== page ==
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A Plagiarism Rubric

Evaluating the speech.

July 20, 2016

In light of recent accusations of plagiarism within portions of speeches delivered at the Republican National Convention this week, I thought it would be helpful for me to offer a perspective from the ivory towers of academia. Of course, political speeches are different than student papers, but it’s remarkable how similar defenses can be. From outright denial to deflecting blame (this is all Hillary’s fault) to questioning the amount that was actually plagiarized (Governor Chris Christie argued that “93% of the speech is completely different"), the various responses gave me flashbacks to sitting in my office, patiently listening to students’ attempts to wriggle out of the traps they had laid for themselves. In that spirit, I present my rubric for ranking the egregiousness of plagiarized work. I imagine this scoring system will be about as useful as the defenses themselves.



  • Paper completely taken from Wikipedia, but lists Wikipedia references at the bottom.
  • Paper seems otherwise legit, but is written with British phrasing and spelling, when the student is from Texas.
  • Student outright admits that the paper was co-written with his mother.
  • Paper is completely plagiarized from other sources, but the class was not in the student’s major, and he only took it as requirement “so it won’t affect my future anyway.”


  • Paper is clearly written by someone else, because writer sounds like an expert in American political parties, and this student couldn’t name the three branches of government, but you can’t find the original sources as evidence, and you have 50 other papers to grade and three kids of your own.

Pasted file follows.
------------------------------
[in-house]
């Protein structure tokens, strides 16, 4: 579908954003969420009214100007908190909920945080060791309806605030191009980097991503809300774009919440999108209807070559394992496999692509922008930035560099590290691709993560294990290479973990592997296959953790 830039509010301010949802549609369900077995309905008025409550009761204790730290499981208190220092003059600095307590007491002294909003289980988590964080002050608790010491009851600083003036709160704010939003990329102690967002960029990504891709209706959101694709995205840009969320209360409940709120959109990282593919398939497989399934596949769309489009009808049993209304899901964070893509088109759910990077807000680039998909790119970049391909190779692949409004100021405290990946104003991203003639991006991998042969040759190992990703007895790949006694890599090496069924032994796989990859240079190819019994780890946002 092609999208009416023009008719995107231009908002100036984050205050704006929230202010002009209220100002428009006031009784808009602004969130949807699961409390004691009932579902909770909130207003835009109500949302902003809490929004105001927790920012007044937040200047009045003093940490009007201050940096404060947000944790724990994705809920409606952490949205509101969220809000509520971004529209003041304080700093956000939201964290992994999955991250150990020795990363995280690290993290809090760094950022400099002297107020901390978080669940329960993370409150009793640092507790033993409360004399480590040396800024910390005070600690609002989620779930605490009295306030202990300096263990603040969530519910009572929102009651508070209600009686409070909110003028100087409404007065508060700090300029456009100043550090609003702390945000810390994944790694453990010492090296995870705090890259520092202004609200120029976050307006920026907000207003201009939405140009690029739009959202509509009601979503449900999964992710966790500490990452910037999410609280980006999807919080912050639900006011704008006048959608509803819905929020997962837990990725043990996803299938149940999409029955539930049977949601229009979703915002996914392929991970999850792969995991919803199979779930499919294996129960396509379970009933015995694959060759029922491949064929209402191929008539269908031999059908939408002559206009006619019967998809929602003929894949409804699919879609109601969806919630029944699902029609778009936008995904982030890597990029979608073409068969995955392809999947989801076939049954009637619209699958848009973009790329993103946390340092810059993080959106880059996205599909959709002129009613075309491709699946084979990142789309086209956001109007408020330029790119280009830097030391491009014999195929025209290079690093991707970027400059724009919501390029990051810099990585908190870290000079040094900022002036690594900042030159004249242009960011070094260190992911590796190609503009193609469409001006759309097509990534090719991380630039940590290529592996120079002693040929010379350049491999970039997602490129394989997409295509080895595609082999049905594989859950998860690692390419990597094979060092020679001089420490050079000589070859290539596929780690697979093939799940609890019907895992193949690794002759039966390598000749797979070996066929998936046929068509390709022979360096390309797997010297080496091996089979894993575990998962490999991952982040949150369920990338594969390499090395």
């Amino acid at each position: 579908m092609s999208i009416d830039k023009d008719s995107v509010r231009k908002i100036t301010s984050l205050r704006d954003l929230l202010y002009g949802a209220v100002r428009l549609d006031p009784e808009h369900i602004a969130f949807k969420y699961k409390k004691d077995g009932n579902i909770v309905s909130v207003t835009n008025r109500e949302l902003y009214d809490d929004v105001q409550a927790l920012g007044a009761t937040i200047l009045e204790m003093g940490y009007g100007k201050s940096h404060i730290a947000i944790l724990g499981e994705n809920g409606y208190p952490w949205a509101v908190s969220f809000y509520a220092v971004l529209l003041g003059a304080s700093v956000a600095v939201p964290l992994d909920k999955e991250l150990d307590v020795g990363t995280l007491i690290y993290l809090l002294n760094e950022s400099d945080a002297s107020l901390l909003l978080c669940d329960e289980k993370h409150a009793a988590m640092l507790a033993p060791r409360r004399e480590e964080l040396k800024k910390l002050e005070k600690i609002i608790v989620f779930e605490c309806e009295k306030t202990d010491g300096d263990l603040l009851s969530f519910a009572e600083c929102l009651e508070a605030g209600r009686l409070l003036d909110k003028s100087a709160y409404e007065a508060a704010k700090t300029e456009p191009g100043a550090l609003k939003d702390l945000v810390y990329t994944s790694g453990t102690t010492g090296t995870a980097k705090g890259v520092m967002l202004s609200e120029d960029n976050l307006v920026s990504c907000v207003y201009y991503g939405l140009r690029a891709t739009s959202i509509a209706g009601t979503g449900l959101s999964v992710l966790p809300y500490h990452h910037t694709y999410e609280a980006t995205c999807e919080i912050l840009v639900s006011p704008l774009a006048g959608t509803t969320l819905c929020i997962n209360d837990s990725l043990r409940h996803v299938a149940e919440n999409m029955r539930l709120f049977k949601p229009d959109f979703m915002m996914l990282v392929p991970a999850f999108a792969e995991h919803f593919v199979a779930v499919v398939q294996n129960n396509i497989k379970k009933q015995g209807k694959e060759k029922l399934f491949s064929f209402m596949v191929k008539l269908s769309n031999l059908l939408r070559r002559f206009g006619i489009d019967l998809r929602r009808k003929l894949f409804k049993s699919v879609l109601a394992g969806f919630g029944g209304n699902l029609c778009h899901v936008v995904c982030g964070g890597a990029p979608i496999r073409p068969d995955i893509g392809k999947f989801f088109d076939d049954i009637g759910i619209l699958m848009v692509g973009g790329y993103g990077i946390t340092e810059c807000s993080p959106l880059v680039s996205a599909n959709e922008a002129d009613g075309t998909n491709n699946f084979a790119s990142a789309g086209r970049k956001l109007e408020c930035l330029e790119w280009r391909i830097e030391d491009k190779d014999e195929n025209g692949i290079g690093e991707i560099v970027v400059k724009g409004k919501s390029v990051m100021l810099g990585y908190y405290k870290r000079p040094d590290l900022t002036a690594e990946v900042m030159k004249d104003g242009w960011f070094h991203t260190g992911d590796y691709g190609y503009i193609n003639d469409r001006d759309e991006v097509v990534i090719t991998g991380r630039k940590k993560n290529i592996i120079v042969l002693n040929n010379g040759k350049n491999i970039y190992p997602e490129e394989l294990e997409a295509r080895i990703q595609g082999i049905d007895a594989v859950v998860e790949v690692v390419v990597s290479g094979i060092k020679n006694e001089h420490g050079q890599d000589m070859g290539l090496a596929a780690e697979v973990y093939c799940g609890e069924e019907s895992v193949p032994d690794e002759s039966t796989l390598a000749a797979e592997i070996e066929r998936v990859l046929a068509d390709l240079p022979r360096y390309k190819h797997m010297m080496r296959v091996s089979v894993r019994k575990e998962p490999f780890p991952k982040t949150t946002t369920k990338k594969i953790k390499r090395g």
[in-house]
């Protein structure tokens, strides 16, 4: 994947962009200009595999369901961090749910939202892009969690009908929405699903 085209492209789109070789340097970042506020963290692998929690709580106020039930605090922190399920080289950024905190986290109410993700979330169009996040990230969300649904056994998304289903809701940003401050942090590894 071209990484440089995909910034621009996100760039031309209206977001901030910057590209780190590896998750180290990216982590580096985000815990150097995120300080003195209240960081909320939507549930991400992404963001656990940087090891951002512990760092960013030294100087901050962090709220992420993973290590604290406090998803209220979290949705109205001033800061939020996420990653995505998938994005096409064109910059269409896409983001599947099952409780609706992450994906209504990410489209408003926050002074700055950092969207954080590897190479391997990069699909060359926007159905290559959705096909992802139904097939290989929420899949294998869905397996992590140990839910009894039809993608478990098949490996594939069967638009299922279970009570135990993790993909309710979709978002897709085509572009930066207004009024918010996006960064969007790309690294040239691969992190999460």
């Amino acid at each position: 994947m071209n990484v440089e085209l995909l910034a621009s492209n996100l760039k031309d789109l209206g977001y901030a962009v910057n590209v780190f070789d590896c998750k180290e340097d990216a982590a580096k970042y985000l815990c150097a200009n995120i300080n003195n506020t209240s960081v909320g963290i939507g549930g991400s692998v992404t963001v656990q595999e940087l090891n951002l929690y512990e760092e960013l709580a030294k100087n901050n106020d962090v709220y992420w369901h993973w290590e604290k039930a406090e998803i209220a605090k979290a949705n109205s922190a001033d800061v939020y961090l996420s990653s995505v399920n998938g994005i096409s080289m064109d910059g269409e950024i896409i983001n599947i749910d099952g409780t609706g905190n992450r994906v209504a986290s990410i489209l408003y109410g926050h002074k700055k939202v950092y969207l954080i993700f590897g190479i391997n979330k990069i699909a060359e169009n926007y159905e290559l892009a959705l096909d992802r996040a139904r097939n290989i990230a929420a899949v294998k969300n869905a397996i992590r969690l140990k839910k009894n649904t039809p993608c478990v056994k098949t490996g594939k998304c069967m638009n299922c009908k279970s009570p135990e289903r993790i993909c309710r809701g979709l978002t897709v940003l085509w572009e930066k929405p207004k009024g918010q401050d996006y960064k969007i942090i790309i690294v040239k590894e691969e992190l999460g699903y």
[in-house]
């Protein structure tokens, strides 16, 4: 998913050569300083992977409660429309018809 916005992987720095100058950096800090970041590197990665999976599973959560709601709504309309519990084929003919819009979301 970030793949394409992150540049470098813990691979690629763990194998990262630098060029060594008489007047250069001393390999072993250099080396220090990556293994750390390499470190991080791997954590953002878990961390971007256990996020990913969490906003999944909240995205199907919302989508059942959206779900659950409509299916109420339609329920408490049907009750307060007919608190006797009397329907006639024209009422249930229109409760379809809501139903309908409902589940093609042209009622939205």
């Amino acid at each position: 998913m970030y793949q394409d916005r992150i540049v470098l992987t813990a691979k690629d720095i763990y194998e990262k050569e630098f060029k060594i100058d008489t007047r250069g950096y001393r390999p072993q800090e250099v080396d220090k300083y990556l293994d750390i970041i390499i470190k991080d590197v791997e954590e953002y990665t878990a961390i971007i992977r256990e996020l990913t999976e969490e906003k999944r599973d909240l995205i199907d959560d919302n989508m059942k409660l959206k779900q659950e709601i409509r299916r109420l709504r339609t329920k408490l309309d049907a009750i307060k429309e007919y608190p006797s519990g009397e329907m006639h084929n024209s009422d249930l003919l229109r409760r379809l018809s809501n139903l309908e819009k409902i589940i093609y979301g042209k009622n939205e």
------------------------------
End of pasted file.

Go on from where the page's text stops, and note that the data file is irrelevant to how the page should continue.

• Paper was so good that you bragged about the sophisticated nature and quality of your student’s writing to a colleague and discovered that the student turned in same paper to their class as well.
  • Paper is plagiarized, but student asserts that you did not make your assignment clear enough and you are the hardest teacher and don’t recognize that she has other classes besides yours.



  • Paper is plagiarized, but student is a Senior, and her grandmother died (again), and her scholarship is running out, and she may even be deported because she’s an International Student, so there is no way you should even consider doing anything about this because you will totally destroy her life, and you wouldn’t want that on your conscience.
  • While paper is plagiarized, it’s only because the student forgot to turn in the correct version of the paper that had the quote marks and the works cited page attached.
  • The student did not knowingly plagiarize. He borrowed the paper from his roommate, who had plagiarized when he wrote this paper. So the roommate needs to be in this meeting, not the student. Don’t persecute the wrong person!
  • The paper may, on first look, seem plagiarized to the instructor, but the student insists that what’s inside the paper is just “knowledge everyone already has.”

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Laura Tropp

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